107 Stimulate Innovation With Prizes…

YES! AND… Collaborate. Innovate. Transform – Creative Gorilla #107

How might you use prizes to inspire innovation in companies?

Stimulate Innovation With Prizes

Virgin’s Spaceship

“Proactive prizes are phenomenally powerful tools. They circumvent bureaucracy, investment anxiety and, where necessary, ideology. They exploit the human will to take part, compete and win.”

 Bryan Appleyard, Journalist: “The mother of invention: cash”

UK Sunday Times News Review,  13 December 2009.

How might your organisation use prizes for innovation? 

In 1714, the British government offered a £20,000 Longitude Prize, for “a simple and practical method to determine a ship’s longitude”. The eventual winner, John Harrison, started work in 1730 and eventually received his prize (or part of it) in 1773!

Despite Harrison’s experience, journalist Bryan Appleyard writes that prizes for innovation are still popular. (Please see the source in the quotation above. Unfortunately, the article is not available on the “TimesOnline” website).

 In his article, Appleyard cites (among others):

  • The Ansari X $10million prize for the development of a private sector spacecraft (now put in to production for Virgin Galactic)
  • The DARPA $40,000 prize for finding ten red weather balloons across the USA, an experiment to test the power of networks for gathering accurate information
  • The Mprize, an unknown amount to develop a longer living mouse

Agencies use these prizes to promote innovation in a cost effective way. As the promoters of the Mprize state on their site, “The Mprize springs from a simple truth: The greatest innovations in human history have always been fueled by three things … competition, imagination, and the entrepreneurial spirit.”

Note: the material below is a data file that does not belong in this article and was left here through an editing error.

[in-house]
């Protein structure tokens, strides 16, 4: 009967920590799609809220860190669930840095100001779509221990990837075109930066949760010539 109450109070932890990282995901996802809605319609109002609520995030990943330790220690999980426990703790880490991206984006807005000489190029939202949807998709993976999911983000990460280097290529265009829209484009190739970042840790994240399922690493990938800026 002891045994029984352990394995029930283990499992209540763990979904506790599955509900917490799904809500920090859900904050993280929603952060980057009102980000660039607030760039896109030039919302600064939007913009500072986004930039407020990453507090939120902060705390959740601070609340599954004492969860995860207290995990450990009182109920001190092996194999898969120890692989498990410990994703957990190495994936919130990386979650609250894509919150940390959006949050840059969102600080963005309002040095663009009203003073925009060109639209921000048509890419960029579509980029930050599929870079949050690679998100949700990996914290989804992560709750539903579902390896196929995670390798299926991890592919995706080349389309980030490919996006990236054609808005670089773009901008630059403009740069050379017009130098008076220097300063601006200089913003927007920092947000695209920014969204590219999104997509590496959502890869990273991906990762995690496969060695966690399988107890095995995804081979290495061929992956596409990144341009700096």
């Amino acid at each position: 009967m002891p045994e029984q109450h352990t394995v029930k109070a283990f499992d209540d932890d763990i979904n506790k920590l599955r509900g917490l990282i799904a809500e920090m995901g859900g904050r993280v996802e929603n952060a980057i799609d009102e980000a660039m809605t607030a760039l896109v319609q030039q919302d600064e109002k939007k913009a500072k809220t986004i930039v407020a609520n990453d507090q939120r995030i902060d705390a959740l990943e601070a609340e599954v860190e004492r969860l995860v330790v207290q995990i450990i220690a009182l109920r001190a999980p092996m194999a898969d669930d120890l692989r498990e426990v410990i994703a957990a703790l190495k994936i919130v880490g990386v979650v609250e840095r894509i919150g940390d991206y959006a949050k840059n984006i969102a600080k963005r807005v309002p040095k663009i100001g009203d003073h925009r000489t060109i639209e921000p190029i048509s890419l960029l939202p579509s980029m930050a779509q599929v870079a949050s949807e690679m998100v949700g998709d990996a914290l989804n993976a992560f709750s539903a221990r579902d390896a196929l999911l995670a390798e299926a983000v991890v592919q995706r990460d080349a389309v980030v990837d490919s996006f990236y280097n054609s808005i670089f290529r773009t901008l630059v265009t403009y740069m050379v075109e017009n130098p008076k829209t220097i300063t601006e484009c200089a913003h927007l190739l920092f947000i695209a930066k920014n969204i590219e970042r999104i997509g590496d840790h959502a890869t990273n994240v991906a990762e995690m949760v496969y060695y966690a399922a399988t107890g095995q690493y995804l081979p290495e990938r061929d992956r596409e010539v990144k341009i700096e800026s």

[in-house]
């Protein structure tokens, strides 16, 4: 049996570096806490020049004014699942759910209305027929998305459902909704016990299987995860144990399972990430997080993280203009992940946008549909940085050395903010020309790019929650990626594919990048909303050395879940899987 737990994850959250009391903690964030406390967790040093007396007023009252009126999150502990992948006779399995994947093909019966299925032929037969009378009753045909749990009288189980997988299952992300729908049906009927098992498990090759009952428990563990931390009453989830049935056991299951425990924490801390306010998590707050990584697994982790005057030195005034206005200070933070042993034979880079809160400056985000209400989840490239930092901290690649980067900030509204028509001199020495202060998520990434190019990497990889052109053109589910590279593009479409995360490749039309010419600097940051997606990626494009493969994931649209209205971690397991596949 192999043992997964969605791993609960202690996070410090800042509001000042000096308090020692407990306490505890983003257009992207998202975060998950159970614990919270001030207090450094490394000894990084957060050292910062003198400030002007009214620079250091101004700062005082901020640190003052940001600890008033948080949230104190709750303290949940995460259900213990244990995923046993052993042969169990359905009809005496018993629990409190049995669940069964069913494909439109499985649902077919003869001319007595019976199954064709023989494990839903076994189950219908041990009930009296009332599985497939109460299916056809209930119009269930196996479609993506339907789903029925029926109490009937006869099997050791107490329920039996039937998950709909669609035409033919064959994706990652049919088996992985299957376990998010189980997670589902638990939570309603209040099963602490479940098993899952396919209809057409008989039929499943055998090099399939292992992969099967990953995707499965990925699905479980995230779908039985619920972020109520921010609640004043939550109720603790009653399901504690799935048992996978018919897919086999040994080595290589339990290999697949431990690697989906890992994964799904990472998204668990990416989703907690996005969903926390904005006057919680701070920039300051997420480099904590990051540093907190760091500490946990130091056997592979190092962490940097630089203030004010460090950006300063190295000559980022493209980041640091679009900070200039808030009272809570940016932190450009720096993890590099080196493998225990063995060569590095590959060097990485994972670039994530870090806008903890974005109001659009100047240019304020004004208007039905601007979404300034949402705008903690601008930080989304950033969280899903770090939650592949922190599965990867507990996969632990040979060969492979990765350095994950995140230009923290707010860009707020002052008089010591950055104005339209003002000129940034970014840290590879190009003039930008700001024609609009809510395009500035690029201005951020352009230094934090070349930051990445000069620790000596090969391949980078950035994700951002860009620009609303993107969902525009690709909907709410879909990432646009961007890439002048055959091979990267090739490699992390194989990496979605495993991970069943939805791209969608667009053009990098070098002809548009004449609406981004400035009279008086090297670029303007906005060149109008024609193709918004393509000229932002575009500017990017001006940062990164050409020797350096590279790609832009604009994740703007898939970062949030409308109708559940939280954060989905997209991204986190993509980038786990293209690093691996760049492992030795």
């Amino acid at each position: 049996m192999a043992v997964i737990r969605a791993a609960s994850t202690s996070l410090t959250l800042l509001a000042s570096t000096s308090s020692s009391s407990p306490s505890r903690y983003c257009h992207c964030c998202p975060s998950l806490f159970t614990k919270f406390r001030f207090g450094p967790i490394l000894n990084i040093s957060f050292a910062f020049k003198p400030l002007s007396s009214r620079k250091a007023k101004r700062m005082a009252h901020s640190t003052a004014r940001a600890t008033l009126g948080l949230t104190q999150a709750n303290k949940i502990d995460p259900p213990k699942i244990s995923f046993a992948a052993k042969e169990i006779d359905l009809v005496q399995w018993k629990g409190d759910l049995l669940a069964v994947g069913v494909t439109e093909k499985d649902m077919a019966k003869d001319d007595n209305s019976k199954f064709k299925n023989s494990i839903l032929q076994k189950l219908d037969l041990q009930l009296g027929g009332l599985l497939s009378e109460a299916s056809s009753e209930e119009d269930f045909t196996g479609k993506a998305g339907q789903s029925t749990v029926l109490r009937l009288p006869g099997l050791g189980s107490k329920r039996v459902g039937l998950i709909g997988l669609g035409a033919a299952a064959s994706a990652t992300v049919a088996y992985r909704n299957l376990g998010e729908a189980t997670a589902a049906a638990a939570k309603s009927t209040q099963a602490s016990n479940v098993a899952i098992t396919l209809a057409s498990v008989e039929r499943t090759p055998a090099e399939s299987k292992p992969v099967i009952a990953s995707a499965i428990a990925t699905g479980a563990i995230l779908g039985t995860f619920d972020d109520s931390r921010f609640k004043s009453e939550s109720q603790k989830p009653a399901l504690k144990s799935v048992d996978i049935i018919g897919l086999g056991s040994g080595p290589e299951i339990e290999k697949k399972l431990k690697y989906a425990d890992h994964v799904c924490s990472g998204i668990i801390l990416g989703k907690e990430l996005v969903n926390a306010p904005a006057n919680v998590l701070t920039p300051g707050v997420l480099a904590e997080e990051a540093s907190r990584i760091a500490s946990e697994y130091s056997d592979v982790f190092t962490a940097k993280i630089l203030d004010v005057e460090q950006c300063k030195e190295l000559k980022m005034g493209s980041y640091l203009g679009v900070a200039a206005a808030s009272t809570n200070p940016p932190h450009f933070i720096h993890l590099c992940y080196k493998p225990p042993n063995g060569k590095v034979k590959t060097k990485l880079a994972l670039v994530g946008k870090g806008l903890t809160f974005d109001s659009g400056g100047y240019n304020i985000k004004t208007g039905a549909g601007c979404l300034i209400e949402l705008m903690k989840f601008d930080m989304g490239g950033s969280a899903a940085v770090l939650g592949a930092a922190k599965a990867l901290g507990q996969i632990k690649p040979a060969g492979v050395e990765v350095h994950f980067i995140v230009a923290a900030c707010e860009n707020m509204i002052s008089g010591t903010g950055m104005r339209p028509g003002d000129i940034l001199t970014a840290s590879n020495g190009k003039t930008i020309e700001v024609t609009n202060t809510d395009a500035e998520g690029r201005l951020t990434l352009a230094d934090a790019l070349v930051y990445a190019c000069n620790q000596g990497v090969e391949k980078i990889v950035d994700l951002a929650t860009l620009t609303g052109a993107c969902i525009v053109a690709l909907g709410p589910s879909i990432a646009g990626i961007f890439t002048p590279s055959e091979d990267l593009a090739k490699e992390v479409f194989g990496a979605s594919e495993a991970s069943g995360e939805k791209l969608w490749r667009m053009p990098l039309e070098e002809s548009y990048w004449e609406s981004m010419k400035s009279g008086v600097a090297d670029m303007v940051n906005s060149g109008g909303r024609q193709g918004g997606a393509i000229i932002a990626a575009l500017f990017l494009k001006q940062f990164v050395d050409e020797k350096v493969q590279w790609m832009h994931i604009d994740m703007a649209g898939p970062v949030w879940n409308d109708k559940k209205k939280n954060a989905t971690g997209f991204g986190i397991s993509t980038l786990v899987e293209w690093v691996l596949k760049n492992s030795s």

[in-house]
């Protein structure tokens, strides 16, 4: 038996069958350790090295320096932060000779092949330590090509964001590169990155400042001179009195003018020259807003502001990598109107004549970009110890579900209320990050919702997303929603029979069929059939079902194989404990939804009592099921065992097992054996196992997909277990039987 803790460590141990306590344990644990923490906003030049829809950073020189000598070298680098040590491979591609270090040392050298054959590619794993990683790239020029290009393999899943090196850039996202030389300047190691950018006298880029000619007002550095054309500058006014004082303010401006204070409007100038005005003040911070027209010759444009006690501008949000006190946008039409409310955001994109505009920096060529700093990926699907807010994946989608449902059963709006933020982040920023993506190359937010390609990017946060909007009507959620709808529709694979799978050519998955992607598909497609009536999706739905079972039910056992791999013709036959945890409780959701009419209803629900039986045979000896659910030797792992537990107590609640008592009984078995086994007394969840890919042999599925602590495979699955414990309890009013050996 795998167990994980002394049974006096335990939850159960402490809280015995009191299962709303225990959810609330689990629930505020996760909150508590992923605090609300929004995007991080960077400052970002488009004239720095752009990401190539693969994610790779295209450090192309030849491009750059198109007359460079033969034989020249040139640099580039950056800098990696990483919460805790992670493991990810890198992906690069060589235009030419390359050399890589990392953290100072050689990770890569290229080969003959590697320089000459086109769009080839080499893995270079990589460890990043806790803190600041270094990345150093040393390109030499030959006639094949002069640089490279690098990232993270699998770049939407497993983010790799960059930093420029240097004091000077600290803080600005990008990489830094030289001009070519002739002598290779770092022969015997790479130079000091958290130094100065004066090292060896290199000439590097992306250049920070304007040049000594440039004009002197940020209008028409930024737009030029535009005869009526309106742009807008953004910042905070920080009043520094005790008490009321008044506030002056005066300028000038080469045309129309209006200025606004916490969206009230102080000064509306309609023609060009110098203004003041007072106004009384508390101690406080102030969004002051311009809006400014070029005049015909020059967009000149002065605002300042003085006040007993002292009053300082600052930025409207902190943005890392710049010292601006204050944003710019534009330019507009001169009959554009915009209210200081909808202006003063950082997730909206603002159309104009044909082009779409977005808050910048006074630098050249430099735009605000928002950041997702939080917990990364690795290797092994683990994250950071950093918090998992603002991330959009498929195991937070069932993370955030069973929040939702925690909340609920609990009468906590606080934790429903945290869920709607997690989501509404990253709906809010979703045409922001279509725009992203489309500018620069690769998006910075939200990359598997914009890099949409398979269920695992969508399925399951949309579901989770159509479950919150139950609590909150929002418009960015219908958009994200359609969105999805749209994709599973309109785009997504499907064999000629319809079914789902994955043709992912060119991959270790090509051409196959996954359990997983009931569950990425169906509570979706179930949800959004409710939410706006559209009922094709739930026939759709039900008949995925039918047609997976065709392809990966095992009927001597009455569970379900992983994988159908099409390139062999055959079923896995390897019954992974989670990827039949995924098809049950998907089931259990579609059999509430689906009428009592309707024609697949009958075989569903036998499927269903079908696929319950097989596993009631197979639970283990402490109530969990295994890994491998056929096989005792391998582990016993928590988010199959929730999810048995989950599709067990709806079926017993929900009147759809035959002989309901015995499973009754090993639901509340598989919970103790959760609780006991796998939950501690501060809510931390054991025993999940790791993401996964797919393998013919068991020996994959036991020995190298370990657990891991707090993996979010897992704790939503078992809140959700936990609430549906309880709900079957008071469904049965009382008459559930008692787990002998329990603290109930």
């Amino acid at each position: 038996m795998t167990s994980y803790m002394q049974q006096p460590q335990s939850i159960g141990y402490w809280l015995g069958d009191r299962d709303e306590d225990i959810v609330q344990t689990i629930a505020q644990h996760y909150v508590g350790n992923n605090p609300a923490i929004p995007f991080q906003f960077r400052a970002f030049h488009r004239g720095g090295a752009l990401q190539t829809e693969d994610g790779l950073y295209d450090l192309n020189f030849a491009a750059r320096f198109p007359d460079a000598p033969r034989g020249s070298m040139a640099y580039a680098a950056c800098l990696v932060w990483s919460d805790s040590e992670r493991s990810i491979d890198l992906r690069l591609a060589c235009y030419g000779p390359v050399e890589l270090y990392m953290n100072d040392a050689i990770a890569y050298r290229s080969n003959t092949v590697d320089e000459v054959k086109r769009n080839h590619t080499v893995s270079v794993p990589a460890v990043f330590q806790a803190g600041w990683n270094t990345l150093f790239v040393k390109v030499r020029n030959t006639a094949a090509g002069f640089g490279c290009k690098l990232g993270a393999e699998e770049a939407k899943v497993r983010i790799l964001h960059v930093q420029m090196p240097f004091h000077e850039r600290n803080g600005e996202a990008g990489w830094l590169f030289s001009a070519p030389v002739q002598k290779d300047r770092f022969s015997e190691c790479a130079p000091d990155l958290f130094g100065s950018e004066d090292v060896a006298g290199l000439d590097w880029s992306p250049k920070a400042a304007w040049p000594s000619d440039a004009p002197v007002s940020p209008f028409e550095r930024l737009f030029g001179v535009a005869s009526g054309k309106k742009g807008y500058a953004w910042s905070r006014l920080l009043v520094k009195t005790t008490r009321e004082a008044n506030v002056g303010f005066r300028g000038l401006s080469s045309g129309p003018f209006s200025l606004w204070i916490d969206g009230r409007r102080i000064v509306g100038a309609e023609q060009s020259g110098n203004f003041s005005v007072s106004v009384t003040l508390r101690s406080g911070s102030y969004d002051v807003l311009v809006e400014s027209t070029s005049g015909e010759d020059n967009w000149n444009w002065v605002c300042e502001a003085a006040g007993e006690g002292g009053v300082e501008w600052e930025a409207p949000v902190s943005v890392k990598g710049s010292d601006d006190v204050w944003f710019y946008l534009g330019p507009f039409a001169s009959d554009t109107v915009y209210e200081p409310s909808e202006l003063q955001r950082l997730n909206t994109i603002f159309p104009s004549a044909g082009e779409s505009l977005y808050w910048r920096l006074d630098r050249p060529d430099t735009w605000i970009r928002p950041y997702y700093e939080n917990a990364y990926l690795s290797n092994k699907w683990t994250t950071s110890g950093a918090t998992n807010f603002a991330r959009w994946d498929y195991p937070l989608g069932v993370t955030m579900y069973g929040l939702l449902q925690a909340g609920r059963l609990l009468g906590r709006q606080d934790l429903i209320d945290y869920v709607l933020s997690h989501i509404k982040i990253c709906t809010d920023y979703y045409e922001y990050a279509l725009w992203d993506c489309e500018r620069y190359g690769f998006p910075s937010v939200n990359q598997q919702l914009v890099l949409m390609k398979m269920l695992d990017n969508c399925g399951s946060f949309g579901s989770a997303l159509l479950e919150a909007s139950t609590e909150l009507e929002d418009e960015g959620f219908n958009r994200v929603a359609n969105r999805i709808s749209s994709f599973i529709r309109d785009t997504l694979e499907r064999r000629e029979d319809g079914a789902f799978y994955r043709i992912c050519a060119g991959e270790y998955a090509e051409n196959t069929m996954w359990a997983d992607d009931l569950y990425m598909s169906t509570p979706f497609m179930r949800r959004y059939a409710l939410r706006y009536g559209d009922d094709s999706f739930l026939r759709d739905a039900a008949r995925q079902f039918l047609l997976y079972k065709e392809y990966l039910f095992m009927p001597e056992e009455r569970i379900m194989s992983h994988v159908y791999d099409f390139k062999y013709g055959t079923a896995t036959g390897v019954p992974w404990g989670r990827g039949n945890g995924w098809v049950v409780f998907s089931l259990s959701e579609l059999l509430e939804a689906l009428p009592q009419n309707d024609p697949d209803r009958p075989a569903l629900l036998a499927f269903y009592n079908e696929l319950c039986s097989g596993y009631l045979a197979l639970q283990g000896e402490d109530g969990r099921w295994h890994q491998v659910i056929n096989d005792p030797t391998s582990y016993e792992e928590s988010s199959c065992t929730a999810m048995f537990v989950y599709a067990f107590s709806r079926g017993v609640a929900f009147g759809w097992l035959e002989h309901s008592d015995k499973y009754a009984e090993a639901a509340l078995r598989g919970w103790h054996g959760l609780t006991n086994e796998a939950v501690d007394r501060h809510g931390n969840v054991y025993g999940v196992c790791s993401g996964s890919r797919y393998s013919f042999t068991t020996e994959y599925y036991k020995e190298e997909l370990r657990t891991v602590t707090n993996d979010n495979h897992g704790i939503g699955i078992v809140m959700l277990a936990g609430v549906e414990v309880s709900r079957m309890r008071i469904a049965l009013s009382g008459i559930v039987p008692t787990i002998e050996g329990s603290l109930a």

So prizes work, however, the prize that interested me most was a $1 million prize offered by Netflix, a DVD distribution web site. Its prize was awarded to anyone “who could produce software to improve substantially the accuracy of predictions about how much someone is going to enjoy a movie based on their movie preferences.

2000 teams from all over the world entered the competition. The winning team recorded a 10% improvement in accuracy over previous software and people are happily waiting for a chance to compete for the next Netflix challenge prize.


The Netflix prize made me wonder how other organisations with Gorilla readers might use prizes to stimulate innovation. I am not talking about staff prizes, there are many such schemes around, but prizes that utilise the power of open networks i.e. people outside the organisation.

What would be the most effective areas?

  •  Information gathering (red balloon exercise)?
  • Product development (spacecraft prize)?
  • Pure research (longer living mice)?
  • Marketing?

For example, what if the red balloons were replaced by product advertising? The winning team in the DARPA red balloon competition split the prize money in to $4000 per balloon and divided this between those who found the balloons and those in the network who introduced the finder to the competition. As a result, they had thousands of people signing up with no effort from DARPA.

A similar prize split could make an effective and efficient networked campaign for commercial organisations.


  • If you work in an organisation, consider discussing with your colleagues how you might use the idea of prizes for innovation. I wonder if this might be another way to utilize “Open Innovation”?
  • If you are an independent, how might your clients utilise prizes?

To Close

Returning to the British Government, I read another article in the paper recently, decrying Government departmental expenditure on designing new logos, which included an example of £153,000 spent to develop one logo.

I was amused, because an associate had recently shown me a site in which you can establish a competiton to design a high quality logo for your company, for as little as an $80 prize. If you are an independent looking for a new logo, a cash strapped corporate marketing department or even a government body, view it here. It’s great!

Thank you for reading the Gorilla in 2009. May 2010 bring all you wish for.

John Brooker I Facilitate, Innovate, Transform.

Read: www.yesand.eu

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